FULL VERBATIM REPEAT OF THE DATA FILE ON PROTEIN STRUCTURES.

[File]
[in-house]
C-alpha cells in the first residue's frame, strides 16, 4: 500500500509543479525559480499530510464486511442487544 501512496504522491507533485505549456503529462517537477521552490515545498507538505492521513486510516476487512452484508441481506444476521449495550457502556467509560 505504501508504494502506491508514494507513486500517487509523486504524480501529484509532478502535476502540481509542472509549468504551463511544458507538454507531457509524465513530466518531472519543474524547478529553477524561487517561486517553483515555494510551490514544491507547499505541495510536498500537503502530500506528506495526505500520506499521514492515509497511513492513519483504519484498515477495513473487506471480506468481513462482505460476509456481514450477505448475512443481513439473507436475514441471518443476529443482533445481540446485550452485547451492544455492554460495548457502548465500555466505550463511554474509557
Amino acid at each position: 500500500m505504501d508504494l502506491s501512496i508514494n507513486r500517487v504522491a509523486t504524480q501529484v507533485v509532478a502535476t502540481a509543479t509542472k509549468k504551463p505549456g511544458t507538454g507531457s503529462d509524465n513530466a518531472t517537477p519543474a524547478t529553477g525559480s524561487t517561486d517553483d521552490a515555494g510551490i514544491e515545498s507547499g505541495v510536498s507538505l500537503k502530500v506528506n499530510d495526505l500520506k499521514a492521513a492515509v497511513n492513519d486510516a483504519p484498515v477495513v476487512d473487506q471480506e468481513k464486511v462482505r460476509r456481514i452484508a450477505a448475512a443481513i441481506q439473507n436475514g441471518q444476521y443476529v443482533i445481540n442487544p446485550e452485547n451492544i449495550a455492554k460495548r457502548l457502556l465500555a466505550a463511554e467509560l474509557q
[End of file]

[in-house]
C-alpha cells in the first residue's frame, strides 16, 4: 500500500509543479525559480499530510464486511442487544 501512496504522491507533485505549456503529462517537477521552490515545498507538505492521513486510516476487512452484508441481506444476521449495550457502556467509560 505504501508504494502506491508514494507513486500517487509523486504524480501529484509532478502535476502540481509542472509549468504551463511544458507538454507531457509524465513530466518531472519543474524547478529553477524561487517561486517553483515555494510551490514544491507547499505541495510536498500537503502530500506528506495526505500520506499521514492515509497511513492513519483504519484498515477495513473487506471480506468481513462482505460476509456481514450477505448475512443481513439473507436475514441471518443476529443482533445481540446485550452485547451492544455492554460495548457502548465500555466505550463511554474509557
Amino acid at each position: 500500500m505504501d508504494l502506491s501512496i508514494n507513486r500517487v504522491a509523486t504524480q501529484v507533485v509532478a502535476t502540481a509543479t509542472k509549468k504551463p505549456g511544458t507538454g507531457s503529462d509524465n513530466a518531472t517537477p519543474a524547478t529553477g525559480s524561487t517561486d517553483d521552490a515555494g510551490i514544491e515545498s507547499g505541495v510536498s507538505l500537503k502530500v506528506n499530510d495526505l500520506k499521514a492521513a492515509v497511513n492513519d486510516a483504519p484498515v477495513v476487512d473487506q471480506e468481513k464486511v462482505r460476509r456481514i452484508a450477505a448475512a443481513i441481506q439473507n436475514g441471518q444476521y443476529v443482533i445481540n442487544p446485550e452485547n451492544i449495550a455492554k460495548r457502548l457502556l465500555a466505550a463511554e467509560l474509557q